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'LECTURE I.

THE

INTRODUCTION:

IN WHICH IT IS SHEWN, HOW THE LAN

GUAGE OF THE SCRIPTURE DIFFERS FROM

THAT OF OTHER BOOKS; AND WHENCE ITS

OBSCURITY ARISES.

WHEN the maker of the world becomes an author, his word must be as perfect as his work : the glory of his wisdom must be declared by the one as evidently as the glory of his power is by the other : and if nature repays the philosopher for his experiments, the scripture can never disappoint those who are properly exercised in the study of it.

The world which God hath made is open to every eye; but to look upon the works of nature, and to look into the ways of nature, are very different things : the latter of which is the

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result of much labour and observation. If the economy of nature is not to be learned from a transient inspection of the heavens and the earth; and if the ground will not yield its strength but to those who diligently turn it up and cultivate it; who can imagine that the wisdom of God's word can be discovered at sight by every common reader ? Nature must be compared with itself; and the scripture must be compared with itself, by those who would understand either the one or the other.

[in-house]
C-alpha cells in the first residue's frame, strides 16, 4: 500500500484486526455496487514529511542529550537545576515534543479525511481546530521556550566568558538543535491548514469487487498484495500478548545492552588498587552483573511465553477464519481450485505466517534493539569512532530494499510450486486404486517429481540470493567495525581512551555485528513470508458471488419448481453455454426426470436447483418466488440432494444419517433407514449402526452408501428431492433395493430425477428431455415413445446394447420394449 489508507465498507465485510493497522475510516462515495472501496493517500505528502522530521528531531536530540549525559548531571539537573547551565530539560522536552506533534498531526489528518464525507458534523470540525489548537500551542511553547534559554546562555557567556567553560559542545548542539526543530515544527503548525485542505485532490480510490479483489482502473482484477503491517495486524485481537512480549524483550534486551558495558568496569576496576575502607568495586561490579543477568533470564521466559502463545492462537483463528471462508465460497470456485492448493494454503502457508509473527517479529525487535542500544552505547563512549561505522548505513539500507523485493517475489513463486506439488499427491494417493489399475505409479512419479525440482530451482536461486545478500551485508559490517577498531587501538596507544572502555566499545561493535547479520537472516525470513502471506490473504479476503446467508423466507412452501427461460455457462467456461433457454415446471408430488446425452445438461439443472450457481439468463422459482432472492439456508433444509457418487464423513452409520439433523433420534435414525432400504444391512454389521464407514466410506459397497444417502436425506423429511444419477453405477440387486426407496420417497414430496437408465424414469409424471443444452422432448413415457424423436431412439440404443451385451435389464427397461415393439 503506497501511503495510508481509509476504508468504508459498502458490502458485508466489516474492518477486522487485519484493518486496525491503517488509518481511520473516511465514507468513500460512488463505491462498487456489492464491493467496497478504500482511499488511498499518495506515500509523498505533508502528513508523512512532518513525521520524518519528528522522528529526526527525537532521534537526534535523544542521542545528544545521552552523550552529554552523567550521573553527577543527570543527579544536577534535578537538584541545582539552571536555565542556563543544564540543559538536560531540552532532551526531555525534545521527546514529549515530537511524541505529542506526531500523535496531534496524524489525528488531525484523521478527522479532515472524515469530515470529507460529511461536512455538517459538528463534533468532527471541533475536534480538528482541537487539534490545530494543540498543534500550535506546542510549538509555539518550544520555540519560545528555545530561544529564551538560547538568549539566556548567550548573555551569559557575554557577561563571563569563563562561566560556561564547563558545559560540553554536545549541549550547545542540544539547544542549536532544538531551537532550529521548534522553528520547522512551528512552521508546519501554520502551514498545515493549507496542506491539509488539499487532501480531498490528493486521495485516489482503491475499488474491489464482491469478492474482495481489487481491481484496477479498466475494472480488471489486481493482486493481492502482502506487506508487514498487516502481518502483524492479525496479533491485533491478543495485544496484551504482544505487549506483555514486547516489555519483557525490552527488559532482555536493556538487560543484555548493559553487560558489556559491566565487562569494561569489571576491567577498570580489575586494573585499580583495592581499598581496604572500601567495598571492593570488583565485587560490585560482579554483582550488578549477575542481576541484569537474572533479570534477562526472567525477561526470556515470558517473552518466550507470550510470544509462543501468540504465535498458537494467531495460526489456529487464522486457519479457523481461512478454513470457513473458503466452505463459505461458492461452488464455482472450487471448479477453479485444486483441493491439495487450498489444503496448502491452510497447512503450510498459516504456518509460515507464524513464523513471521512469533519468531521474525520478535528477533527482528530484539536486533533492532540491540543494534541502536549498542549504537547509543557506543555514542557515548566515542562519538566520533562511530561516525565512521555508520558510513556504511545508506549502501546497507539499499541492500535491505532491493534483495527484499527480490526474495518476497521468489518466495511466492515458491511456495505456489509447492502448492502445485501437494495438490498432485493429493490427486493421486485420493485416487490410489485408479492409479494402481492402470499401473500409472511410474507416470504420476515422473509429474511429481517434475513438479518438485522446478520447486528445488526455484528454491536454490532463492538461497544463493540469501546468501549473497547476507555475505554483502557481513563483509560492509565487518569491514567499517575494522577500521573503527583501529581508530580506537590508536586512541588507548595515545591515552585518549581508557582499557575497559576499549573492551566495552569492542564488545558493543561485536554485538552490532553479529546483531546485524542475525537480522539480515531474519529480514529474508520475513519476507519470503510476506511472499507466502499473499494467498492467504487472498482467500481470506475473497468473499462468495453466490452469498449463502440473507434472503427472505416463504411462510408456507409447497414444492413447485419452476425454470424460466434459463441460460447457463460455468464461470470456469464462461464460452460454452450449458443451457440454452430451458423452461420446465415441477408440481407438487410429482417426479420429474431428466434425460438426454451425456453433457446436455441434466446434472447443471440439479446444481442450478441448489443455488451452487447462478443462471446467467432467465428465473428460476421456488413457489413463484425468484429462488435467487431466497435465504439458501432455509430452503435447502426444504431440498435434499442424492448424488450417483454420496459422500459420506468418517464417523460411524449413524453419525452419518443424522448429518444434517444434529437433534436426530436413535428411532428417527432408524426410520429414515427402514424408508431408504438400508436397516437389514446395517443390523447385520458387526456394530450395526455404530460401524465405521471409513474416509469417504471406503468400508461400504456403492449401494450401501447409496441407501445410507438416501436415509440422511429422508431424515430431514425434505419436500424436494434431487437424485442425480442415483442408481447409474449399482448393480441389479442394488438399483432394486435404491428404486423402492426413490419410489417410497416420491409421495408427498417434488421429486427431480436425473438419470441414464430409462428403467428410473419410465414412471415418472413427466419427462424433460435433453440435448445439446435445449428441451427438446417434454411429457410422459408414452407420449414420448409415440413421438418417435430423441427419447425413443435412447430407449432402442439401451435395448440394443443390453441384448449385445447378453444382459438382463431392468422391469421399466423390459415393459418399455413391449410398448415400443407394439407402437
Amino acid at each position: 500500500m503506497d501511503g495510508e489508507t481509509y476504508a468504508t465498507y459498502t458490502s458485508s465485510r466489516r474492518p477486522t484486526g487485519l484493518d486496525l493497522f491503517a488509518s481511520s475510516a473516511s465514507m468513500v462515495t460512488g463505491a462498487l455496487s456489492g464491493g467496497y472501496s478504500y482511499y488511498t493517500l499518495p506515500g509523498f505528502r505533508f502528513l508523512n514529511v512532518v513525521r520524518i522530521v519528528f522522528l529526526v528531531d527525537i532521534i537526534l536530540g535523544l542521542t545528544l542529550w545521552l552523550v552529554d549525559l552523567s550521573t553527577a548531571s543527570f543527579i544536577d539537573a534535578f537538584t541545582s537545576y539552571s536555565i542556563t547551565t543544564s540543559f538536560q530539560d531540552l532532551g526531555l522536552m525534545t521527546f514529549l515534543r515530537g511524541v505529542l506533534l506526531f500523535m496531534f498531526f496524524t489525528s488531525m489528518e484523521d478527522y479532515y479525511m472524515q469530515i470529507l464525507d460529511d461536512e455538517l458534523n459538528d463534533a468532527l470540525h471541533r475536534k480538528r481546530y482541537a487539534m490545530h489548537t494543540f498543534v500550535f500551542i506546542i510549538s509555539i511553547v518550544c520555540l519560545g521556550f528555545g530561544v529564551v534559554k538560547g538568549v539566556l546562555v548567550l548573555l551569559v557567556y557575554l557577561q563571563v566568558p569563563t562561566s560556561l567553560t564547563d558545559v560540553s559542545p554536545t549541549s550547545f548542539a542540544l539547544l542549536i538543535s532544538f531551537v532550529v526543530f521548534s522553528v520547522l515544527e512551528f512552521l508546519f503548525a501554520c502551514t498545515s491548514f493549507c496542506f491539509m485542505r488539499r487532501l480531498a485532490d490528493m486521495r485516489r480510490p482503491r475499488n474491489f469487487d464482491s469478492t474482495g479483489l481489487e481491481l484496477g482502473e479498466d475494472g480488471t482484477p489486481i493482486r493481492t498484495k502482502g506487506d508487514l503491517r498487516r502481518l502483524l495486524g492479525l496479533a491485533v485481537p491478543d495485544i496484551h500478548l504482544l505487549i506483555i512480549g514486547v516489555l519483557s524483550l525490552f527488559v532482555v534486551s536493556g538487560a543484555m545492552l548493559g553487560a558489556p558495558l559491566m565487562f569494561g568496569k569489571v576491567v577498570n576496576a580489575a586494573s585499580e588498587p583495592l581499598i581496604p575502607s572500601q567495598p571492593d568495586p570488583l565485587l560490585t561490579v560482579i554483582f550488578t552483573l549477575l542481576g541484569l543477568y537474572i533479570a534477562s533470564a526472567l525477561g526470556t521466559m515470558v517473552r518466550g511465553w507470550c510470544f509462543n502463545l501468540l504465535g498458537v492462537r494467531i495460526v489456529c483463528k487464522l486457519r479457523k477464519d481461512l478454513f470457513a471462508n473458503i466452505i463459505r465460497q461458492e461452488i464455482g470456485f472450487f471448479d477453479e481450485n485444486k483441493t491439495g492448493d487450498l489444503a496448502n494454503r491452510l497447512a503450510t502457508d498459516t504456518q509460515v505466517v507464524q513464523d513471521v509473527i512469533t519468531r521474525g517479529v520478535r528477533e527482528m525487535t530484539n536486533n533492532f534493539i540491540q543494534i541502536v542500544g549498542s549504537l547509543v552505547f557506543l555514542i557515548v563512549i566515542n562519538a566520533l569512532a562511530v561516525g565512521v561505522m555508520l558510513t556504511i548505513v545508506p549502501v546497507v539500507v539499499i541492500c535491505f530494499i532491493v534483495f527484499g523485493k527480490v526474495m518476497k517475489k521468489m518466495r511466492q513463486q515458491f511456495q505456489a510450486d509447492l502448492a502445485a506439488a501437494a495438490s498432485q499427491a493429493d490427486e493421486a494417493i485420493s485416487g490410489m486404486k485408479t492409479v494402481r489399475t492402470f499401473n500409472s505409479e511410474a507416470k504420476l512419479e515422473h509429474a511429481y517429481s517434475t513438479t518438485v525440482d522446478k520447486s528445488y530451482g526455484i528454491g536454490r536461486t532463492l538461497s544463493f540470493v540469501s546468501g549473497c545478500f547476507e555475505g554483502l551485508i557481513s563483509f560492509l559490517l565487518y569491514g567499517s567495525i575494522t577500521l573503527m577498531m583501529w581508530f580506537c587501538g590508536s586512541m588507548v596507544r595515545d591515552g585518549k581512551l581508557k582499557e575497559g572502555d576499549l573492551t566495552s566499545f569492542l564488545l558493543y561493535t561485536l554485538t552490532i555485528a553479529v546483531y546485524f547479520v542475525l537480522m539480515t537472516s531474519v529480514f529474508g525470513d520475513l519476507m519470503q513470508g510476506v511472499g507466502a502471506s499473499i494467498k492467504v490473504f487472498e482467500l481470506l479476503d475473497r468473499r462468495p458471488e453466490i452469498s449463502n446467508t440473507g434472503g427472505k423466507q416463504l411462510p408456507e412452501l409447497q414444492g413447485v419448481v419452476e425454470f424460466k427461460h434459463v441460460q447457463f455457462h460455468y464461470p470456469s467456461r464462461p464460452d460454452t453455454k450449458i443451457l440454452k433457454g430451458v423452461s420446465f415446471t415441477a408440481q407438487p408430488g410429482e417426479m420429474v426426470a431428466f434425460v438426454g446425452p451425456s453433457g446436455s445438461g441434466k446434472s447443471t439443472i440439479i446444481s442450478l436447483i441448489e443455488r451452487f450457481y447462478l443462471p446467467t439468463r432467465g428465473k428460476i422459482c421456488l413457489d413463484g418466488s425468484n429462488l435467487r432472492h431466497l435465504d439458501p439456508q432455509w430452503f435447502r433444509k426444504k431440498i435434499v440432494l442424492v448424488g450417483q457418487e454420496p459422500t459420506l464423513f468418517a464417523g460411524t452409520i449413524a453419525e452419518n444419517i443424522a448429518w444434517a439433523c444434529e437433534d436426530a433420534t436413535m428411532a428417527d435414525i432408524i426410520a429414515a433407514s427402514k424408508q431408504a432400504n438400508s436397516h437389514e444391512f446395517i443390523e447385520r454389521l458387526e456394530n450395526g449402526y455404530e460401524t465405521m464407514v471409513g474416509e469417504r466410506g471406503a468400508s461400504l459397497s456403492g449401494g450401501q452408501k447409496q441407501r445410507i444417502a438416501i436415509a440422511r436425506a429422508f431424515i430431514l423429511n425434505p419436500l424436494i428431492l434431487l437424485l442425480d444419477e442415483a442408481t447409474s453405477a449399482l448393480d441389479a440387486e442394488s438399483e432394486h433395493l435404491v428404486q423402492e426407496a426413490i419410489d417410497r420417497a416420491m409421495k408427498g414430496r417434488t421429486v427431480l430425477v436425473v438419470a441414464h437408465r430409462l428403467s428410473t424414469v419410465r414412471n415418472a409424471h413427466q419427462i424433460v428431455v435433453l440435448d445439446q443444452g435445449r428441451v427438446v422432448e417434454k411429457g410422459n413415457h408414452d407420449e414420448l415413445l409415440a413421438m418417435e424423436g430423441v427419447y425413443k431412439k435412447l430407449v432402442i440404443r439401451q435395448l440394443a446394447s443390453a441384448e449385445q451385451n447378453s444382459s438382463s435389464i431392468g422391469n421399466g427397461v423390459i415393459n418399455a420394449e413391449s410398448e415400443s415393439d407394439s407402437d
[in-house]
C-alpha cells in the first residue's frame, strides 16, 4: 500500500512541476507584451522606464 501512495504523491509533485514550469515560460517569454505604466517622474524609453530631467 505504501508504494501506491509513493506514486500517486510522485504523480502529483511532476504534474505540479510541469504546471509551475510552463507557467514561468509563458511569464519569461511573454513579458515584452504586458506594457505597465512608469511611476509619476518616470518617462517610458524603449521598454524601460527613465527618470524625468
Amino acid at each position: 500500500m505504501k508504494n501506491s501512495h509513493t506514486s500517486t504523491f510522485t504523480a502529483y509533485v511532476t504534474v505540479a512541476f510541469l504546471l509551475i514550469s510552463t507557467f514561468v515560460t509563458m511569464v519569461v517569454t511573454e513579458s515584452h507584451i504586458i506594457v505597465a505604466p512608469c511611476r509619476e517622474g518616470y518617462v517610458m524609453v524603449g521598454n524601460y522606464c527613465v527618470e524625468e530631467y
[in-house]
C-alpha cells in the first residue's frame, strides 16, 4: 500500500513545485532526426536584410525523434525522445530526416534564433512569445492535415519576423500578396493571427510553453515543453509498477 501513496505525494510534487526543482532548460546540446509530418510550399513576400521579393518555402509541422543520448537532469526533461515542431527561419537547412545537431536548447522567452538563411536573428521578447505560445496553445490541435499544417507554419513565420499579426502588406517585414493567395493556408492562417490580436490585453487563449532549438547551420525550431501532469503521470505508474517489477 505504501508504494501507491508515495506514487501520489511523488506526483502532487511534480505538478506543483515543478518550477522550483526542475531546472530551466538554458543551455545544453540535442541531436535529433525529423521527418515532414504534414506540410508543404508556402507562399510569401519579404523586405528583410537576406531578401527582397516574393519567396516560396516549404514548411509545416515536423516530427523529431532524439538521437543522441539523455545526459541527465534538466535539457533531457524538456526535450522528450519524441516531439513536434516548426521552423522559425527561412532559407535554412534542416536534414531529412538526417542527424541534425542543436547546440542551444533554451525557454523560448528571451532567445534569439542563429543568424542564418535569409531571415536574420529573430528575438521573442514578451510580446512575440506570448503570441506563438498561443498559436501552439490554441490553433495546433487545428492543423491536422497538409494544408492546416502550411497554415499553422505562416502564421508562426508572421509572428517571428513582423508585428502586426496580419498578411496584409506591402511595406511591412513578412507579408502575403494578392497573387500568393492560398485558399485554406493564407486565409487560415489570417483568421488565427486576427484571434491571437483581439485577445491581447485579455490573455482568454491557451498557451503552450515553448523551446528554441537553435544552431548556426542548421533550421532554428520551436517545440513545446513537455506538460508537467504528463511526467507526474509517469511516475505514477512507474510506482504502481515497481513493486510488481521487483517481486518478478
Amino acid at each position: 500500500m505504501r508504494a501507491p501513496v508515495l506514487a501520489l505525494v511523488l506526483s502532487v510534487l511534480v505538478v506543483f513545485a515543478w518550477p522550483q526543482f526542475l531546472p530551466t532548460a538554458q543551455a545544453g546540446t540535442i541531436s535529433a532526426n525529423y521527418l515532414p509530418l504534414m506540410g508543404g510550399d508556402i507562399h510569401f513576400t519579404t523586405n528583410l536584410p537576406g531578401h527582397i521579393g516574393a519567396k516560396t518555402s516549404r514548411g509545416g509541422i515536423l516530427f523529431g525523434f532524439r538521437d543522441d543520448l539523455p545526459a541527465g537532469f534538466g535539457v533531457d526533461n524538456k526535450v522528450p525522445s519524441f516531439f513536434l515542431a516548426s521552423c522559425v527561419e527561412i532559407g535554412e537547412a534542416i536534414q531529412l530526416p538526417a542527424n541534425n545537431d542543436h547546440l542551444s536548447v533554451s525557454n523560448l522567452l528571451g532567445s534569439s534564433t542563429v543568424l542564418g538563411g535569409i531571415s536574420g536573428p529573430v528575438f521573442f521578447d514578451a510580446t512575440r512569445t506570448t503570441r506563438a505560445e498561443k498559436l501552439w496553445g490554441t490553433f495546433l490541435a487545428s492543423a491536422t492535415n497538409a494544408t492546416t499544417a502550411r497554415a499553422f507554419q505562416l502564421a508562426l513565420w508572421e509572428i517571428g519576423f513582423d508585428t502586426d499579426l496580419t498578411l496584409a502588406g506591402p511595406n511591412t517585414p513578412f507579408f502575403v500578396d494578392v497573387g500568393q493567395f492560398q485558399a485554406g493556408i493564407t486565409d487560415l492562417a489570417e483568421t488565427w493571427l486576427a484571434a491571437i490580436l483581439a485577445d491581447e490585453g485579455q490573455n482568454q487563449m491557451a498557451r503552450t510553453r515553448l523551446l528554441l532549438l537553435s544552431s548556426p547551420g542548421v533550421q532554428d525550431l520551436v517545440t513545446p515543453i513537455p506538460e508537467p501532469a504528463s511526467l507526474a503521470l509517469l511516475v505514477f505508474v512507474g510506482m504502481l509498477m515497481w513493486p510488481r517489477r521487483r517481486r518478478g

Every science hath its own elements ; it hath a sort of alphabet peculiar to itself ; which must be learned in the first place, before any judgment can be formed, or any pleasure received when that science is treated of: for none but fools are enamoured with what they do not understand; and few things can be understood without being first learned. How can I understand, said the Ethiopian Eunuch, unless some man should guide me? When he looked into the prophet Isaiah, he had a book before him, in which it frequently happens that the thing spoken of is not the thing intended; and he knew not how to distinguish : of whom speaketh the Prophet this? said he ; of himself, or of some other man? Therefore he wanted one to guide him. But the case is so particular, that

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